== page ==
Electronic kisses

Originally uploaded by fensterbme
Originally uploaded by fensterbme

It was Valentine’s weekend for some. For me it was just another weekend spent grading student blogs. But after reading an article in the UK’s Telegraph online newspaper titled, Valentine’s Day: Technology is killing romance,” one of my students wrote a blog entry weighing the article’s premise that, because of technology, people don’t write love poems or letters to each other anymore. She said that a survey of over two-thousand people revealed that 62% had never sent a love letter (via the postal service). At the same time most everyone said that they had sent a text-message love note. My student shrugged that even though a text message isn’t anywhere as good as a real love letter, a text message is better than nothing. I’ve heard this one before: if it’s not on paper, written by hand, it’s just not as real. I don’t mean to be cruel or even crude, but I think that’s just bullshit.

Well, I was a little gentler when I began my response:

I’m curious, what is it in an electronic Valentine’s message that make is not “expressing yourself with your own thoughts”? I’ve been known to use every communication means at my disposal to let my beloved know that I was thinking of her. From 140 character text messages, to “Hello” IMs, to overly long voice-messages, to rambling emails, I found the “electronic” experience to have a certain level of “presence” that I didn’t experience before. Granted I might have over-used said technologies.. a bit… resulting in … let’s just say that my options are very flexible these days. But that’s not because of technology, that’s because some folks just don’t know how to put one word after another in a coherent (and passionate) manner. What’s that old saying about a good painter never blaming his tools…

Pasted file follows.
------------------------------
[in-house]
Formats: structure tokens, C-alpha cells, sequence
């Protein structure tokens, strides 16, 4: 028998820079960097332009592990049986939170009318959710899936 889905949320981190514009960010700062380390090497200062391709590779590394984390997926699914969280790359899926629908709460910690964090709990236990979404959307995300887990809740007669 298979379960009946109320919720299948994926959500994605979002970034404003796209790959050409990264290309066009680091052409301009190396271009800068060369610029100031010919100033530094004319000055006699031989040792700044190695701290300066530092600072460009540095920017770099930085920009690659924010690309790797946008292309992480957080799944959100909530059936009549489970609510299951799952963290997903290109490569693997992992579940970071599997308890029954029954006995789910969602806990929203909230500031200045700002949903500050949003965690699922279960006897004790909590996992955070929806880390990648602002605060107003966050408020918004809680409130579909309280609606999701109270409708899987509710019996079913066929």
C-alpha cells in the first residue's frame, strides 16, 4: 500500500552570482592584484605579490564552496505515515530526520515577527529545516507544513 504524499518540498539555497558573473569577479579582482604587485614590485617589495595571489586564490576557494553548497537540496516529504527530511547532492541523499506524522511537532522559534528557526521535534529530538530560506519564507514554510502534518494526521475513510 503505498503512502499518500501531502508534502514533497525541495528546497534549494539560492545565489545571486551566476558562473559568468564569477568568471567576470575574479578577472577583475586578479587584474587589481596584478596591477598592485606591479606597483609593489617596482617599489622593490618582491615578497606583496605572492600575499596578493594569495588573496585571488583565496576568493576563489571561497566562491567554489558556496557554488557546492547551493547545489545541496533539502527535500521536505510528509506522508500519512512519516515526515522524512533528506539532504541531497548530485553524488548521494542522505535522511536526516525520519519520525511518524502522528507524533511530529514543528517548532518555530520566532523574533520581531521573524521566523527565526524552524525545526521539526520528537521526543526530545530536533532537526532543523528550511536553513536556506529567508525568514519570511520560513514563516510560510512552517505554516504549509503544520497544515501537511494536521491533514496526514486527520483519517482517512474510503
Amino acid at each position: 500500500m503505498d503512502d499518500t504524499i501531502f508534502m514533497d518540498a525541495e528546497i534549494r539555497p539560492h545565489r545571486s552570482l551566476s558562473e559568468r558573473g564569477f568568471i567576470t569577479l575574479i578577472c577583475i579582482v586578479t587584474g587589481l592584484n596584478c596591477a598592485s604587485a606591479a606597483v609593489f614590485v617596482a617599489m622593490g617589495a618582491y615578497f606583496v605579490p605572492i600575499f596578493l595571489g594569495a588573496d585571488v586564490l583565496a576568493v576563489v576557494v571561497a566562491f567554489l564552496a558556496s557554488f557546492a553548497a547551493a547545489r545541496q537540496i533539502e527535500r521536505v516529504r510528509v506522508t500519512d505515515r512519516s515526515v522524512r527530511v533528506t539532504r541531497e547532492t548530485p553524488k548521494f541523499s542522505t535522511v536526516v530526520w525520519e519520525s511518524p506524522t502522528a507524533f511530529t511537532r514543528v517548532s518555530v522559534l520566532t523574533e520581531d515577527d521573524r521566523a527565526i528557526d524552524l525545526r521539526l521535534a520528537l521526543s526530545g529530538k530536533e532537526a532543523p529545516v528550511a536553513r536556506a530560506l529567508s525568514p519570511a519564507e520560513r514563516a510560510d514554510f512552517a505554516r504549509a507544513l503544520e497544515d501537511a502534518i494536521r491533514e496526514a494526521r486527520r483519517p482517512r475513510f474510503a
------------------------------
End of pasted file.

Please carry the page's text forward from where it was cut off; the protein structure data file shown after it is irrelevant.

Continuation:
long-haired writer
long-haired writer

On a completely different note I was just told by a potential “match” that my e-Harmony profile photo was “a little scary.” WTF? It makes one second guess. The photo is dark and pencil-sketchy. Does that translate into dangerous and scary? I haven’t taken an official teacher-photo in several years so I’ve been using Photo-booth pix. Good thing I didn’t use any of the fun-house effects. I really shouldn’t let these things bother me, but I do wonder at how often I’ve been bumped off because of some misperception beginning with my profile photo. Then again, someone unable to appreciate something a little artsy probably isn’t going to work well with my continual self-assessment and re-interpretations of my self. Damn. Of course, having posted this photo of myself for the millionth time, I probably come off as totally self-obsessed and self-absorbed. I switched my profile photo to a “I voted” shot, which will probably piss off someone because it’s “political.” sigh.

Source: Adams, J. (2009, February 9). Valentine’s Day: Technology ‘is killing romance’. Telegraph. Retrieved http://www.telegraph.co.uk/scienceandtechnology/technology/technologynews/4568243/Valentines-Day-Technology-is-killing-romance.html

One Comment

  1. Ryan Swindoll

    OK, I’m a skeptic of techno-skepticism too, but I think the student is right saying “a text message isn’t anywhere as good as a real love letter, a text message is better than nothing.” It isn’t a question of the authenticity of a person’s heart, but the need for physicality in our communication.

    In my public speaking classes, we observe how a physical prop makes an unique impression upon a room, over and above powerpoint. I love how JJ Abrams uses his “mystery box” in his TED speech: http://www.ted.com/index.php/talks/j_j_abrams_mystery_box.html.

    The painter should question whether his tools are helping him become the painter he wants to be. Certainly it’s the painter’s obligation to maintain a wide berth of tools, but can you blame the student who hates the tool on behalf of all the people who misuse it?


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